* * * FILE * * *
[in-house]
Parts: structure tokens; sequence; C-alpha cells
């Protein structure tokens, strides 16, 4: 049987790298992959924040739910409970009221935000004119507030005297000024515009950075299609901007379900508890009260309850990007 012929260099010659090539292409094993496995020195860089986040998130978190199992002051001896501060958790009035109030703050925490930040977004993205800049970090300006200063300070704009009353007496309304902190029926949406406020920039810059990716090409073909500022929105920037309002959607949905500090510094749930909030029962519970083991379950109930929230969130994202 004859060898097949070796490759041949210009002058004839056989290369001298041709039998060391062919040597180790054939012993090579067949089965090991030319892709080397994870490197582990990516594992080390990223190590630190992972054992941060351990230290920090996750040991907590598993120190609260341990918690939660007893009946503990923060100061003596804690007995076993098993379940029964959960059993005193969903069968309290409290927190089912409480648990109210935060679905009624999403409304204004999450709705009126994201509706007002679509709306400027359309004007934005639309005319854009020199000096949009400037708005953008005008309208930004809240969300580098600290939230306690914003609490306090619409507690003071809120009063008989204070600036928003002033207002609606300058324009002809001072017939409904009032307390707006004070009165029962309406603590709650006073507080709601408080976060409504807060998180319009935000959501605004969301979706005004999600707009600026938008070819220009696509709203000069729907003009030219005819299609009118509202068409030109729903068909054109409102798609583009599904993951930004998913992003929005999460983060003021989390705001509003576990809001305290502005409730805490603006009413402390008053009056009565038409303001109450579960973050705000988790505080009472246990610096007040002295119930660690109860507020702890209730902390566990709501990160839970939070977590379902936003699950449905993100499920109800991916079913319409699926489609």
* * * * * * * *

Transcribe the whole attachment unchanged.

[in-house]
Parts: structure tokens; sequence; C-alpha cells
């Protein structure tokens, strides 16, 4: 049987790298992959924040739910409970009221935000004119507030005297000024515009950075299609901007379900508890009260309850990007 012929260099010659090539292409094993496995020195860089986040998130978190199992002051001896501060958790009035109030703050925490930040977004993205800049970090300006200063300070704009009353007496309304902190029926949406406020920039810059990716090409073909500022929105920037309002959607949905500090510094749930909030029962519970083991379950109930929230969130994202 004859060898097949070796490759041949210009002058004839056989290369001298041709039998060391062919040597180790054939012993090579067949089965090991030319892709080397994870490197582990990516594992080390990223190590630190992972054992941060351990230290920090996750040991907590598993120190609260341990918690939660007893009946503990923060100061003596804690007995076993098993379940029964959960059993005193969903069968309290409290927190089912409480648990109210935060679905009624999403409304204004999450709705009126994201509706007002679509709306400027359309004007934005639309005319854009020199000096949009400037708005953008005008309208930004809240969300580098600290939230306690914003609490306090619409507690003071809120009063008989204070600036928003002033207002609606300058324009002809001072017939409904009032307390707006004070009165029962309406603590709650006073507080709601408080976060409504807060998180319009935000959501605004969301979706005004999600707009600026938008070819220009696509709203000069729907003009030219005819299609009118509202068409030109729903068909054109409102798609583009599904993951930004998913992003929005999460983060003021989390705001509003576990809001305290502005409730805490603006009413402390008053009056009565038409303001109450579960973050705000988790505080009472246990610096007040002295119930660690109860507020702890209730902390566990709501990160839970939070977590379902936003699950449905993100499920109800991916079913319409699926489609």